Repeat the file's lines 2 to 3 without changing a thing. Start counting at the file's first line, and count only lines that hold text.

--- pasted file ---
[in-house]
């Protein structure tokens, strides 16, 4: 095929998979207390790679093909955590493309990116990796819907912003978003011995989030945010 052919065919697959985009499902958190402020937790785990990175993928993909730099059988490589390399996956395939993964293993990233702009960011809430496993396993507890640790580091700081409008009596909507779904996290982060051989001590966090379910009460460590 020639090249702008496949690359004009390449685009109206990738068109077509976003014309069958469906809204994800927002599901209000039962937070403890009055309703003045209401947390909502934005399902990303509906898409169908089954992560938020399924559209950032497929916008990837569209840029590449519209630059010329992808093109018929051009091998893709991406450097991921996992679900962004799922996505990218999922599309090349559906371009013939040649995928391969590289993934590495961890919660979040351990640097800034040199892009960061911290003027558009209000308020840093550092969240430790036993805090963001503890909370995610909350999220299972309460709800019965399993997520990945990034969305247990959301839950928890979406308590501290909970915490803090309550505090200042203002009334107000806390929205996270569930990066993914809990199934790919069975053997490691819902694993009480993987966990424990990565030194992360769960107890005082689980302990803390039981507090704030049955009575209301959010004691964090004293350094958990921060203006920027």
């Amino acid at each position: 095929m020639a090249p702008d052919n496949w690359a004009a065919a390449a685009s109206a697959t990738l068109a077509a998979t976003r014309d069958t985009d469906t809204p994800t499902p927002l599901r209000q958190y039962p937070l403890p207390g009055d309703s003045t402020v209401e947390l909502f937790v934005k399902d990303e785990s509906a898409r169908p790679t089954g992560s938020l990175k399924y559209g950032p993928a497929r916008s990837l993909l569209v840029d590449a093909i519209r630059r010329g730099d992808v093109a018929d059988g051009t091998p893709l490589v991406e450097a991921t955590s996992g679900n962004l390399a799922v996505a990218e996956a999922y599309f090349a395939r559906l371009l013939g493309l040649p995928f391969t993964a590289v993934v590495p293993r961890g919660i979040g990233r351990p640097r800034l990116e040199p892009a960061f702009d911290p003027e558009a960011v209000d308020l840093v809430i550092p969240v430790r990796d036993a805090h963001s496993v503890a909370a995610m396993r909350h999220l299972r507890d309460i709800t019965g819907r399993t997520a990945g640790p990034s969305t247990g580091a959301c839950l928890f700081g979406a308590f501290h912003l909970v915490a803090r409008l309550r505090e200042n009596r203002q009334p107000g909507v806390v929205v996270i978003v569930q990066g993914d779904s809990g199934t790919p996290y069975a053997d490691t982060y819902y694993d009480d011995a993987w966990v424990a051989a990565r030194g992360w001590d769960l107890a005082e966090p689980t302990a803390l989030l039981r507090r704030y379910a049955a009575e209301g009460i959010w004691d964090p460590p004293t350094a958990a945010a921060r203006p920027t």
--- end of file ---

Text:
């Protein structure tokens, strides 16, 4: 095929998979207390790679093909955590493309990116990796819907912003978003011995989030945010 052919065919697959985009499902958190402020937790785990990175993928993909730099059988490589390399996956395939993964293993990233702009960011809430496993396993507890640790580091700081409008009596909507779904996290982060051989001590966090379910009460460590 020639090249702008496949690359004009390449685009109206990738068109077509976003014309069958469906809204994800927002599901209000039962937070403890009055309703003045209401947390909502934005399902990303509906898409169908089954992560938020399924559209950032497929916008990837569209840029590449519209630059010329992808093109018929051009091998893709991406450097991921996992679900962004799922996505990218999922599309090349559906371009013939040649995928391969590289993934590495961890919660979040351990640097800034040199892009960061911290003027558009209000308020840093550092969240430790036993805090963001503890909370995610909350999220299972309460709800019965399993997520990945990034969305247990959301839950928890979406308590501290909970915490803090309550505090200042203002009334107000806390929205996270569930990066993914809990199934790919069975053997490691819902694993009480993987966990424990990565030194992360769960107890005082689980302990803390039981507090704030049955009575209301959010004691964090004293350094958990921060203006920027």
């Amino acid at each position: 095929m020639a090249p702008d052919n496949w690359a004009a065919a390449a685009s109206a697959t990738l068109a077509a998979t976003r014309d069958t985009d469906t809204p994800t499902p927002l599901r209000q958190y039962p937070l403890p207390g009055d309703s003045t402020v209401e947390l909502f937790v934005k399902d990303e785990s509906a898409r169908p790679t089954g992560s938020l990175k399924y559209g950032p993928a497929r916008s990837l993909l569209v840029d590449a093909i519209r630059r010329g730099d992808v093109a018929d059988g051009t091998p893709l490589v991406e450097a991921t955590s996992g679900n962004l390399a799922v996505a990218e996956a999922y599309f090349a395939r559906l371009l013939g493309l040649p995928f391969t993964a590289v993934v590495p293993r961890g919660i979040g990233r351990p640097r800034l990116e040199p892009a960061f702009d911290p003027e558009a960011v209000d308020l840093v809430i550092p969240v430790r990796d036993a805090h963001s496993v503890a909370a995610m396993r909350h999220l299972r507890d309460i709800t019965g819907r399993t997520a990945g640790p990034s969305t247990g580091a959301c839950l928890f700081g979406a308590f501290h912003l909970v915490a803090r409008l309550r505090e200042n009596r203002q009334p107000g909507v806390v929205v996270i978003v569930q990066g993914d779904s809990g199934t790919p996290y069975a053997d490691t982060y819902y694993d009480d011995a993987w966990v424990a051989a990565r030194g992360w001590d769960l107890a005082e966090p689980t302990a803390l989030l039981r507090r704030y379910a049955a009575e209301g009460i959010w004691d964090p460590p004293t350094a958990a945010a921060r203006p920027t």